We have all kinds of solemnities, feast days, and other special days in the church year. We commemorate happenings in the life of Christ: Mary’s visit from Gabriel announcing the miraculous child she was to bring into the world. We celebrate the arrival of the Three Kings, the Baptism of our Lord, the Transfiguration when the glory of Christ is revealed, and on Palm Sunday, we celebrate Jesus riding triumphantly into Jerusalem amidst palms and cheers. We celebrate the empty tomb and Resurrection of Easter, the glorious Ascension, the explosive coming of God’s spirit to the church at Pentecost—and then we have Holy Trinity Sunday. And suddenly it is like we have moved from these great events in the life of Christ, and now— tadah!! We are celebrating a…a…a church doctrine.
In the many years I sat in the pew, it is like there was this wonderful celebration of Easter and Pentecost came to a screeching halt and suddenly we have the economics teacher from the movie “Ferris Bueller’s Day Off.” “Buellar, Buellar, Buellar.” He comes up to the pulpit, blows the dust off an enormous leather-bound book, clears his throat saying—well it doesn’t matter what he says, because in my mind, the last of the Pentecost streamers were floating to the ground. The party is over, fade the music, turn out the lights…. It is church doctrine Sunday. Wake me up next week for Corpus Christi Sunday….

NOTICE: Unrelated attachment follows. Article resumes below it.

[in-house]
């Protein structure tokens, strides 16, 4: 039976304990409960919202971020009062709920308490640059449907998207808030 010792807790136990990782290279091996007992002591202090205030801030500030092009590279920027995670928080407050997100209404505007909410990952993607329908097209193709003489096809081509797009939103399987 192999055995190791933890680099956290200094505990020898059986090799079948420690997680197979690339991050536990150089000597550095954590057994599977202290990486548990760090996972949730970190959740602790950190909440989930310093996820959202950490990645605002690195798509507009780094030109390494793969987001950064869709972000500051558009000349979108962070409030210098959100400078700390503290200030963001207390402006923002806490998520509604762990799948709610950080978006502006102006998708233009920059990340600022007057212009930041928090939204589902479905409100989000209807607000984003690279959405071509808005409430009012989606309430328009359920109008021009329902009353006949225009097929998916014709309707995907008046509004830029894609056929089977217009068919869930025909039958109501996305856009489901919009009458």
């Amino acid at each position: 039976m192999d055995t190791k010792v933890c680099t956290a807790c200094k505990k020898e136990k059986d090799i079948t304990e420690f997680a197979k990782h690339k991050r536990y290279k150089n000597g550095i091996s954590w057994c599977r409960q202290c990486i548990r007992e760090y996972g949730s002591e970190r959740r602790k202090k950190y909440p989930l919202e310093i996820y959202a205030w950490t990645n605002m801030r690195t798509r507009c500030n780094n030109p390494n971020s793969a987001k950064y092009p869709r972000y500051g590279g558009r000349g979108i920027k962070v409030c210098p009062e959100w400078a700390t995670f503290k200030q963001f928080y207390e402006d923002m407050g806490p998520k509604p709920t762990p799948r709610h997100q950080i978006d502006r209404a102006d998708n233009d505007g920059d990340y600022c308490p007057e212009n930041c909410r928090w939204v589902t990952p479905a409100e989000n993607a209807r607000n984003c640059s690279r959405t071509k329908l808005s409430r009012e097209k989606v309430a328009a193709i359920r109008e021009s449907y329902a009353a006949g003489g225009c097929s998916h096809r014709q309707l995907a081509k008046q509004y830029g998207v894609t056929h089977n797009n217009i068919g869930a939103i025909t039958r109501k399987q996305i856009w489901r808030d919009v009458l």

And then I went to seminary. I would love to tell you that the Systematic Theology courses made the theology of Most Holy Trinity exciting, accessible and engaging—but, my professor was not quite as interesting as Ferris Buellar’s teacher—although oddly, he sounded about the same.
Don’t misunderstand me—I am not disparaging the Most Holy Trinity – I joyfully mark myself with the sign of the cross – “In the name of the Father, the Son, and the Holy Spirit.” But I have always wanted a good answer as to why God is triune – that is, Father, the Son, and the Holy Spirit – and yet one God.
When I was in elementary school, I thought it was kinda cool that we had three Gods. Later I sorta discovered that wasn’t the way it was. I didn’t understand why, but I faithfully nodded. At some point a well-meaning teacher offered that the Trinity was a job description: Father as Creator, Son as Redeemer, and Holy Spirit as Sanctifier. Hmmm? That doesn’t sound quite right. In high school while reading church history I discovered that folks in the 2nd, 3rd, and 4th centuries went to war over trying to explain the Trinity – and we are not talking about a war of words.
But I reached a point where I realize that as comfortable as we are with “Father, the Son, and the Holy Spirit” – when we speak about the three great monotheistic religions- Judaism, Islam and Christianity – that the other guys are over in the corner shaking their head and whispering, “Well, not really….” The inference is that we Christians are the confused cousins who, deep down, don’t really believe in one God.